Posted December. 06, 2012 05:49,
U.S. troops in Japan have been ordered to refrain from drinking alcohol outside military bases and travel in groups when leaving their barracks in the wake of a string of rapes and other crimes committed by American servicemen.
According to the Wall Street Journal and Japanese media Wednesday, Lt. Gen. Salvatore Angelella, commander of the U.S. Forces Japan, ordered Friday the immediate implementation of the Buddy program" that included a number of toughened restrictions for U.S. servicemen in Japan.
The order applies to all 38,000 soldiers stationed at 85 military facilities in Japan and 11,000 troops on battleships operating in waters around the archipelago. Since U.S. forces in Japan had previously used a flurry of ineffective measures whenever their soldiers caused trouble there, more extreme measures were adopted this time.
American soldiers in Japan must now observe a nighttime curfew of 11 p.m. to 5 a.m., a move promoted after two U.S. sailors in Okinawa raped a 20-something woman who was on her way home in the early morning of Oct. 16.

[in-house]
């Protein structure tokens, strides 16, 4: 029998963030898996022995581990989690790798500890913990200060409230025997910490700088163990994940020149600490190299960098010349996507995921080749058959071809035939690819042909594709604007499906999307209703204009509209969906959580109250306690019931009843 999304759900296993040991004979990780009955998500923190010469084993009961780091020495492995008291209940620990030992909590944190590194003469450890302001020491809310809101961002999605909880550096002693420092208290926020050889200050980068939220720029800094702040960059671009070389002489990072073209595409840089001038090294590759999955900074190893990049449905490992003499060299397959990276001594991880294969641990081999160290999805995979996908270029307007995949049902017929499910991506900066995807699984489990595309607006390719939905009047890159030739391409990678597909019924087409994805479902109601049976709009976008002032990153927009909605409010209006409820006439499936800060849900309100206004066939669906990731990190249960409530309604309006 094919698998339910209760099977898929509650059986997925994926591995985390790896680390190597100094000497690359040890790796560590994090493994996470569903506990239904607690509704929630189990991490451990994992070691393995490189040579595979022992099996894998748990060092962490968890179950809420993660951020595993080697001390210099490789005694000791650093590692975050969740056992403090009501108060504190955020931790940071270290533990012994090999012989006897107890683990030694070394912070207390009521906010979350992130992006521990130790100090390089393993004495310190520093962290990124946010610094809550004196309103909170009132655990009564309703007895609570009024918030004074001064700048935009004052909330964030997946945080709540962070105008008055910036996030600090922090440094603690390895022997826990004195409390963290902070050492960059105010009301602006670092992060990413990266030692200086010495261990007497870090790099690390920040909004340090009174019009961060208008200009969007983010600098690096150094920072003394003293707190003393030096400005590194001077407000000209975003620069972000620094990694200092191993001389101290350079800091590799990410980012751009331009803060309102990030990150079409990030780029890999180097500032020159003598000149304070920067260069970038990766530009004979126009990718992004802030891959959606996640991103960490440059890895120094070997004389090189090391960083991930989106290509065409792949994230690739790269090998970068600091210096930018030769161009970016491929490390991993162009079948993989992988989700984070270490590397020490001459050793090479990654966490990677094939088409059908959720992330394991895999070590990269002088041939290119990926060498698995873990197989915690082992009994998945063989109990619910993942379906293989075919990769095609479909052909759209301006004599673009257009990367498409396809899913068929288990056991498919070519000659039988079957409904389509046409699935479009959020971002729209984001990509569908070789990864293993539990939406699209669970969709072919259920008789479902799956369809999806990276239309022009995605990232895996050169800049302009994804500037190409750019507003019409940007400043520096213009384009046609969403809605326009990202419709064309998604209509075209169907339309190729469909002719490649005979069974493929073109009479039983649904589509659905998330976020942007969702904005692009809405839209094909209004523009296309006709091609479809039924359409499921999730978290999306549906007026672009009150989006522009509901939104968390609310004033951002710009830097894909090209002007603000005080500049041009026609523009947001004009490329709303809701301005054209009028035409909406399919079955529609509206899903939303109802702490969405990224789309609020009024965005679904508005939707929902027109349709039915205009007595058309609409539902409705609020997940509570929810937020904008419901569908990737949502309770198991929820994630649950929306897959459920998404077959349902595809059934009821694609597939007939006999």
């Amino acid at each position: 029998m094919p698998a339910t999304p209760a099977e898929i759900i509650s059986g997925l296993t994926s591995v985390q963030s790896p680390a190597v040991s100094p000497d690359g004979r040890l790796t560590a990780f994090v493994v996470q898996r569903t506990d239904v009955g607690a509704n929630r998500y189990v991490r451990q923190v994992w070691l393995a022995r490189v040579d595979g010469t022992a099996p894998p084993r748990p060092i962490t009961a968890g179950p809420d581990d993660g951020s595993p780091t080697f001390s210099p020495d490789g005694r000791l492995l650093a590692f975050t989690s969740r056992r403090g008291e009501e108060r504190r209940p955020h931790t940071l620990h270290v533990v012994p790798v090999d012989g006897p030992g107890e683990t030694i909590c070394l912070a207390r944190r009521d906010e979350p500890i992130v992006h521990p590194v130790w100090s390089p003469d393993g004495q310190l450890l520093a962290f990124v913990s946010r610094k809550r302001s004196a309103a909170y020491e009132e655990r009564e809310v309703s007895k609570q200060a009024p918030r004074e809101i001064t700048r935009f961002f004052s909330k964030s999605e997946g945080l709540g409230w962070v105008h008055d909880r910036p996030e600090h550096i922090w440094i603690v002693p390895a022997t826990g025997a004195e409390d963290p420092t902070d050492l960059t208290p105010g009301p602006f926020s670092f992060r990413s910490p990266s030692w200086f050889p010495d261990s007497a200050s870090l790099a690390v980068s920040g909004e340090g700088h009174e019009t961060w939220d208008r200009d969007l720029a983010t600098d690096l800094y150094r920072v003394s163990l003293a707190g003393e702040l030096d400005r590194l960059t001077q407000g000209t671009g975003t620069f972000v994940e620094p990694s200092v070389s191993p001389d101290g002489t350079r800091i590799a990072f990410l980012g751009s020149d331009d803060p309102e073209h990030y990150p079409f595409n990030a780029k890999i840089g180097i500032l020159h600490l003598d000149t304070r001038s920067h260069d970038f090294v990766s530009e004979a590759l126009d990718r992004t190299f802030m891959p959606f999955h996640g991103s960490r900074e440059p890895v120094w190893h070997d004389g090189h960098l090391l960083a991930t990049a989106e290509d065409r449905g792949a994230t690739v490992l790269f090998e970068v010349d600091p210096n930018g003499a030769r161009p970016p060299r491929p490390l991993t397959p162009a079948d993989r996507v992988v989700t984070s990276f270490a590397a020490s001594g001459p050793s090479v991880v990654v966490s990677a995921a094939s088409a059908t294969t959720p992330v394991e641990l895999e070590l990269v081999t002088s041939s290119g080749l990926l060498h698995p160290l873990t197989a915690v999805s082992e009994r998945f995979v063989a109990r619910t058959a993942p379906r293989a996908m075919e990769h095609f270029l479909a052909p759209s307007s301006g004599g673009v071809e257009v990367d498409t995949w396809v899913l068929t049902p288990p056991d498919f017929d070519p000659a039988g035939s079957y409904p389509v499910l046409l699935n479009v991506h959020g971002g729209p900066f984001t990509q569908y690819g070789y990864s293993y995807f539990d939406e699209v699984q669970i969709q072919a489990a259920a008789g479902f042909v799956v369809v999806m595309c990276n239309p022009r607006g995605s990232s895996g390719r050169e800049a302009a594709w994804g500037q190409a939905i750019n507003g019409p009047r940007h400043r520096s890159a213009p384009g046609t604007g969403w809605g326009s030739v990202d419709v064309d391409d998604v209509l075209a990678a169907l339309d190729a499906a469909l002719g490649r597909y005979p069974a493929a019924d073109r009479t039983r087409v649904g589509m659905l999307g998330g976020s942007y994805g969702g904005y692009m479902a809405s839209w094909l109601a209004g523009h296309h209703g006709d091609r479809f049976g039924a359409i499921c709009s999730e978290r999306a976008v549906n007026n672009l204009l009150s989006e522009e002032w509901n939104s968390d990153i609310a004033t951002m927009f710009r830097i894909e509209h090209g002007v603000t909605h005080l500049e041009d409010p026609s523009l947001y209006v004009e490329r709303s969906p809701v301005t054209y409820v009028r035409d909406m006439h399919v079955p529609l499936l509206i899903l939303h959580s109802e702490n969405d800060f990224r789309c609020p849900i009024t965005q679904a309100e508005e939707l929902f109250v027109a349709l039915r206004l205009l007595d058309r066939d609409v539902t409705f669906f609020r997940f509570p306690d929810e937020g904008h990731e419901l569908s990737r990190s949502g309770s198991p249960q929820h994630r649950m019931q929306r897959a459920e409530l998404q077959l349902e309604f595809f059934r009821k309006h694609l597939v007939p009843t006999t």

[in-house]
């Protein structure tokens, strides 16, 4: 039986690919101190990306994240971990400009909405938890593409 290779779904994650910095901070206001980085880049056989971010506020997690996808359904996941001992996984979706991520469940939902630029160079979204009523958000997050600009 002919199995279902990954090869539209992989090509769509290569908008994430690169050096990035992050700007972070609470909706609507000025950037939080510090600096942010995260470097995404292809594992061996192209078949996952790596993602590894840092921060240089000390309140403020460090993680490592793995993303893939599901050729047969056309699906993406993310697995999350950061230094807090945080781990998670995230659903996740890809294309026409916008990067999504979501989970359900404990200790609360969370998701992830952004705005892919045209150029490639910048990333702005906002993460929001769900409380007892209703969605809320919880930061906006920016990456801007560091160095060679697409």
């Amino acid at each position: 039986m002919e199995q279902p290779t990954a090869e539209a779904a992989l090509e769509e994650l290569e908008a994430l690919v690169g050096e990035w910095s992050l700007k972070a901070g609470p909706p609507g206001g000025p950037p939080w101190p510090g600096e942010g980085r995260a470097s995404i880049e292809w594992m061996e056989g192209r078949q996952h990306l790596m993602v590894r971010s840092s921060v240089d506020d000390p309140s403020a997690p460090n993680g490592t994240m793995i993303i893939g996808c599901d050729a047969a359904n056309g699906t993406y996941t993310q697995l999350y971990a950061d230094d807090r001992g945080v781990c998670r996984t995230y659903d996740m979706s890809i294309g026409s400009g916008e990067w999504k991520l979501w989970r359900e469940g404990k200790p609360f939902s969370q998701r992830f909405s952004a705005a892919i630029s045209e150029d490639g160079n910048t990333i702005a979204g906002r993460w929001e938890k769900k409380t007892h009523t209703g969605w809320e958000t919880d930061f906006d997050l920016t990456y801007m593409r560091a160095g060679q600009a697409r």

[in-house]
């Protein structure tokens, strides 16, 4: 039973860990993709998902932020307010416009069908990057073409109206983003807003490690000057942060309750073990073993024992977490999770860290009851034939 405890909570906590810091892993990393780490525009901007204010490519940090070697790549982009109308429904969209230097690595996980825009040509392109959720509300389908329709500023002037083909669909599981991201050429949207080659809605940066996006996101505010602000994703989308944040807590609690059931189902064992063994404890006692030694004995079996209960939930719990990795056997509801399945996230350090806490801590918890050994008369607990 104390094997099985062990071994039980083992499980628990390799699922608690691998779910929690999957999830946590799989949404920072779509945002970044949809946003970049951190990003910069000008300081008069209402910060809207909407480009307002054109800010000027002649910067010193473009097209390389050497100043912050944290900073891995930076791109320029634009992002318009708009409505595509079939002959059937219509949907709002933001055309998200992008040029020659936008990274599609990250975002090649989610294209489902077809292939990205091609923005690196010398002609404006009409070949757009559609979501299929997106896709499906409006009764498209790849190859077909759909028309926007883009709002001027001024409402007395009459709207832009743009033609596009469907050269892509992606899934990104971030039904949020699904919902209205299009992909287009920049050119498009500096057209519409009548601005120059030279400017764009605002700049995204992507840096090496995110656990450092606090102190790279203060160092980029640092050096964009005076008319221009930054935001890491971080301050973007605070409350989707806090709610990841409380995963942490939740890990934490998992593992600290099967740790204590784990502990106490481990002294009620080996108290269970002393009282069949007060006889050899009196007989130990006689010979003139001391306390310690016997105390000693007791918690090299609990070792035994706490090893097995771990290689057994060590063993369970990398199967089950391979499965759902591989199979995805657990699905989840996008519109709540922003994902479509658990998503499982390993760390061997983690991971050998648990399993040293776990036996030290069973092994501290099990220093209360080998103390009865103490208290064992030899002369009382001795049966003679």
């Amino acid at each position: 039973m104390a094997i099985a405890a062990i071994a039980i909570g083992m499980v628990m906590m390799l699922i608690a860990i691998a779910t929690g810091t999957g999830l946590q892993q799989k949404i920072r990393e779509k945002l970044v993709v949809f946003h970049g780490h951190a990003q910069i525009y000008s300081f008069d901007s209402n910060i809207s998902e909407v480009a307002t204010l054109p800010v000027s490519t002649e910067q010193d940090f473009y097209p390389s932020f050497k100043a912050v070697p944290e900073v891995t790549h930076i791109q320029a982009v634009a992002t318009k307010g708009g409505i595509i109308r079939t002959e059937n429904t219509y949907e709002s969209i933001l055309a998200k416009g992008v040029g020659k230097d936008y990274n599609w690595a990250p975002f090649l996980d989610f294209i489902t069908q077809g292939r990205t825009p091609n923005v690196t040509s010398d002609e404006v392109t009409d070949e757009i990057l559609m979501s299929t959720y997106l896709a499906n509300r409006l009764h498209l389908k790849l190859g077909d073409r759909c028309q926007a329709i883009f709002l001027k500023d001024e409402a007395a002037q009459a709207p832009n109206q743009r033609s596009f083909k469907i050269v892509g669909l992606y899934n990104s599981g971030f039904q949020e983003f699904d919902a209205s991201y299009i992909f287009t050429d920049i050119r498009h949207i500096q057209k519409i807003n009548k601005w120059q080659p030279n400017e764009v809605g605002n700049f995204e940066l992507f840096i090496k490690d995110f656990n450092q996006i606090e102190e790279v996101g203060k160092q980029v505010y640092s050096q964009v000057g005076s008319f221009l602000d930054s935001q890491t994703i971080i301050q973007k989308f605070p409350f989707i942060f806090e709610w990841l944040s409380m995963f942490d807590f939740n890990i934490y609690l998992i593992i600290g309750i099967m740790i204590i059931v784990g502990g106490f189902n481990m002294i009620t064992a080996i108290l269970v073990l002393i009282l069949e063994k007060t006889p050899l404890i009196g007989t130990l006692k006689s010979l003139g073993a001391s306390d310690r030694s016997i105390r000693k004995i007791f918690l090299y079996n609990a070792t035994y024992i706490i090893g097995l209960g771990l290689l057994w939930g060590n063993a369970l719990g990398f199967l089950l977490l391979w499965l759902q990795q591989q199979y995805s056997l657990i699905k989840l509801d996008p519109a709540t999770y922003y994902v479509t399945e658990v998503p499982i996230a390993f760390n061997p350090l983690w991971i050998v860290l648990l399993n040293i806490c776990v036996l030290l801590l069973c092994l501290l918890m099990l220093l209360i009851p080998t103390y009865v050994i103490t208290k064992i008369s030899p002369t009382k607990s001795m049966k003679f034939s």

On Nov. 18, a drunken Marine first lieutenant was arrested for entering an apartment unit with the door ajar and falling asleep there. Five days later, a private first class Marine from the Yokosuka base of Kawakawa Prefecture walked naked after drinking at a comic book cafe in Yokohama City and urinated on the floor.
In the wake of these incidents, the U.S. Naval Command in Japan placed last week a nighttime drinking ban from 10 p.m. to 9 a.m. the next day to servicemen at all naval bases in Japan. On Friday, the commander of the U.S. Forces Japan beefed up restrictions by placing in person a ban blocking all American soldiers stationed in Japan from drinking even at their friends homes outside the barracks around the clock.
Such stronger action proved ineffective for even a single day, however. At around 7 p.m. Friday after the ban had been placed, another Marine was arrested for drunk driving and hitting three vehicles, causing minor injuries.
Japanese fury over the U.S. military presence hit a peak in 1995, when a public campaign to drive out the U.S. base began in Okinawa after three soldiers were charged in the kidnap and rape of a 12-year-old girl there.